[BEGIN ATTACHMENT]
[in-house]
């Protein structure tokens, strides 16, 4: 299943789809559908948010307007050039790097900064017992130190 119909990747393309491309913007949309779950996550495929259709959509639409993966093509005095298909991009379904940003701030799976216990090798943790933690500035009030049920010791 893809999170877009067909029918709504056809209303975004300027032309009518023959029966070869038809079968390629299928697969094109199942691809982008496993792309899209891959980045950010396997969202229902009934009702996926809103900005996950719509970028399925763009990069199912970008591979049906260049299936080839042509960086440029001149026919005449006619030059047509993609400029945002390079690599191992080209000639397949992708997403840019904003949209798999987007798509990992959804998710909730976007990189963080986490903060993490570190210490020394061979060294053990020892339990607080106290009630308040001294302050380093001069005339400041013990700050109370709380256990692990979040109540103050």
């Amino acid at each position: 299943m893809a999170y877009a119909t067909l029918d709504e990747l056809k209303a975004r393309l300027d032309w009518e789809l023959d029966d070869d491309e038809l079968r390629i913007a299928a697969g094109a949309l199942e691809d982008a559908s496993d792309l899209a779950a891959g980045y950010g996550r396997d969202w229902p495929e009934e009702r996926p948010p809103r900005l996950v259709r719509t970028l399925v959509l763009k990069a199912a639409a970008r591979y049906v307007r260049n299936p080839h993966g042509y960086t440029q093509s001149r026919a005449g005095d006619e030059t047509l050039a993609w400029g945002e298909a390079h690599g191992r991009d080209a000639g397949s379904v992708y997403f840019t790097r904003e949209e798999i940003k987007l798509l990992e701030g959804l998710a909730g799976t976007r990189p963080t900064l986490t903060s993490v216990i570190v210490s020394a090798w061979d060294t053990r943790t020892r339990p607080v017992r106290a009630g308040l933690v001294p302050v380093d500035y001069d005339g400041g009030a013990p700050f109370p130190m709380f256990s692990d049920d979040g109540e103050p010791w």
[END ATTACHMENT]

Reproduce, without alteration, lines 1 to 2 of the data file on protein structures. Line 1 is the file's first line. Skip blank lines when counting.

[in-house]
């Protein structure tokens, strides 16, 4: 299943789809559908948010307007050039790097900064017992130190 119909990747393309491309913007949309779950996550495929259709959509639409993966093509005095298909991009379904940003701030799976216990090798943790933690500035009030049920010791 893809999170877009067909029918709504056809209303975004300027032309009518023959029966070869038809079968390629299928697969094109199942691809982008496993792309899209891959980045950010396997969202229902009934009702996926809103900005996950719509970028399925763009990069199912970008591979049906260049299936080839042509960086440029001149026919005449006619030059047509993609400029945002390079690599191992080209000639397949992708997403840019904003949209798999987007798509990992959804998710909730976007990189963080986490903060993490570190210490020394061979060294053990020892339990607080106290009630308040001294302050380093001069005339400041013990700050109370709380256990692990979040109540103050």